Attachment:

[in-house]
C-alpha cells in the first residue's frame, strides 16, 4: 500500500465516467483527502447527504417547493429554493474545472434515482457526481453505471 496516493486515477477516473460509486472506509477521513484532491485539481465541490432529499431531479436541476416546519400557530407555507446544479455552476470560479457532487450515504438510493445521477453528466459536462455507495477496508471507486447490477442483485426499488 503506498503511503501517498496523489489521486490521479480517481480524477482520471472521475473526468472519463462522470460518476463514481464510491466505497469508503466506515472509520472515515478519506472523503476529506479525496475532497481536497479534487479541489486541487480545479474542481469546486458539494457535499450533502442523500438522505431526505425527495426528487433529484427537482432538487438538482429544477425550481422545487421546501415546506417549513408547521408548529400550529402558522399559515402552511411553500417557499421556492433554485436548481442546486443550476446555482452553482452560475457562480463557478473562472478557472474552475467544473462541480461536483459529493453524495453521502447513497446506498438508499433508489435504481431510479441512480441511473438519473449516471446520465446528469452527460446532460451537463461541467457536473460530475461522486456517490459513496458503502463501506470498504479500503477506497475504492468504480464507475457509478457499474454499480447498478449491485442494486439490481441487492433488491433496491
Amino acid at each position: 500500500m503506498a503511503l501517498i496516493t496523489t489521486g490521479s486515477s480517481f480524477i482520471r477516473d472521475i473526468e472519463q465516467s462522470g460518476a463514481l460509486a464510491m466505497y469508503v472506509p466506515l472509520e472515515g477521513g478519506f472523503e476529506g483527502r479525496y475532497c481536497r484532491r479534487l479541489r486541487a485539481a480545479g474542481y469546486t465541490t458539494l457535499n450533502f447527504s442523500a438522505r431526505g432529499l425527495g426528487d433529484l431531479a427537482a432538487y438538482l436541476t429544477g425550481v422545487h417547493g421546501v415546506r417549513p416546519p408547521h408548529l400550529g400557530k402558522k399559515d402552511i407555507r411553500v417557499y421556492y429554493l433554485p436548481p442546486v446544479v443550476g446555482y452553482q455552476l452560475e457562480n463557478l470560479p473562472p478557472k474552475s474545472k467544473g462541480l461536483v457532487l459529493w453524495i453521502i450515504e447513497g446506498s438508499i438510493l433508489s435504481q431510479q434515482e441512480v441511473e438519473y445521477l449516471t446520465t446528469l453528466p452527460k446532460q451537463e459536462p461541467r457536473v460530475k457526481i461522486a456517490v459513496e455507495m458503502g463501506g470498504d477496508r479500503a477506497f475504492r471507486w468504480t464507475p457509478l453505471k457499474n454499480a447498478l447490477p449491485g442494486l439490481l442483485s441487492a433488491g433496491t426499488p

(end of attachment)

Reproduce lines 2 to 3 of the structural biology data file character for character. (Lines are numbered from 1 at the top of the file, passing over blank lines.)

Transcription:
C-alpha cells in the first residue's frame, strides 16, 4: 500500500465516467483527502447527504417547493429554493474545472434515482457526481453505471 496516493486515477477516473460509486472506509477521513484532491485539481465541490432529499431531479436541476416546519400557530407555507446544479455552476470560479457532487450515504438510493445521477453528466459536462455507495477496508471507486447490477442483485426499488 503506498503511503501517498496523489489521486490521479480517481480524477482520471472521475473526468472519463462522470460518476463514481464510491466505497469508503466506515472509520472515515478519506472523503476529506479525496475532497481536497479534487479541489486541487480545479474542481469546486458539494457535499450533502442523500438522505431526505425527495426528487433529484427537482432538487438538482429544477425550481422545487421546501415546506417549513408547521408548529400550529402558522399559515402552511411553500417557499421556492433554485436548481442546486443550476446555482452553482452560475457562480463557478473562472478557472474552475467544473462541480461536483459529493453524495453521502447513497446506498438508499433508489435504481431510479441512480441511473438519473449516471446520465446528469452527460446532460451537463461541467457536473460530475461522486456517490459513496458503502463501506470498504479500503477506497475504492468504480464507475457509478457499474454499480447498478449491485442494486439490481441487492433488491433496491
Amino acid at each position: 500500500m503506498a503511503l501517498i496516493t496523489t489521486g490521479s486515477s480517481f480524477i482520471r477516473d472521475i473526468e472519463q465516467s462522470g460518476a463514481l460509486a464510491m466505497y469508503v472506509p466506515l472509520e472515515g477521513g478519506f472523503e476529506g483527502r479525496y475532497c481536497r484532491r479534487l479541489r486541487a485539481a480545479g474542481y469546486t465541490t458539494l457535499n450533502f447527504s442523500a438522505r431526505g432529499l425527495g426528487d433529484l431531479a427537482a432538487y438538482l436541476t429544477g425550481v422545487h417547493g421546501v415546506r417549513p416546519p408547521h408548529l400550529g400557530k402558522k399559515d402552511i407555507r411553500v417557499y421556492y429554493l433554485p436548481p442546486v446544479v443550476g446555482y452553482q455552476l452560475e457562480n463557478l470560479p473562472p478557472k474552475s474545472k467544473g462541480l461536483v457532487l459529493w453524495i453521502i450515504e447513497g446506498s438508499i438510493l433508489s435504481q431510479q434515482e441512480v441511473e438519473y445521477l449516471t446520465t446528469l453528466p452527460k446532460q451537463e459536462p461541467r457536473v460530475k457526481i461522486a456517490v459513496e455507495m458503502g463501506g470498504d477496508r479500503a477506497f475504492r471507486w468504480t464507475p457509478l453505471k457499474n454499480a447498478l447490477p449491485g442494486l439490481l442483485s441487492a433488491g433496491t426499488p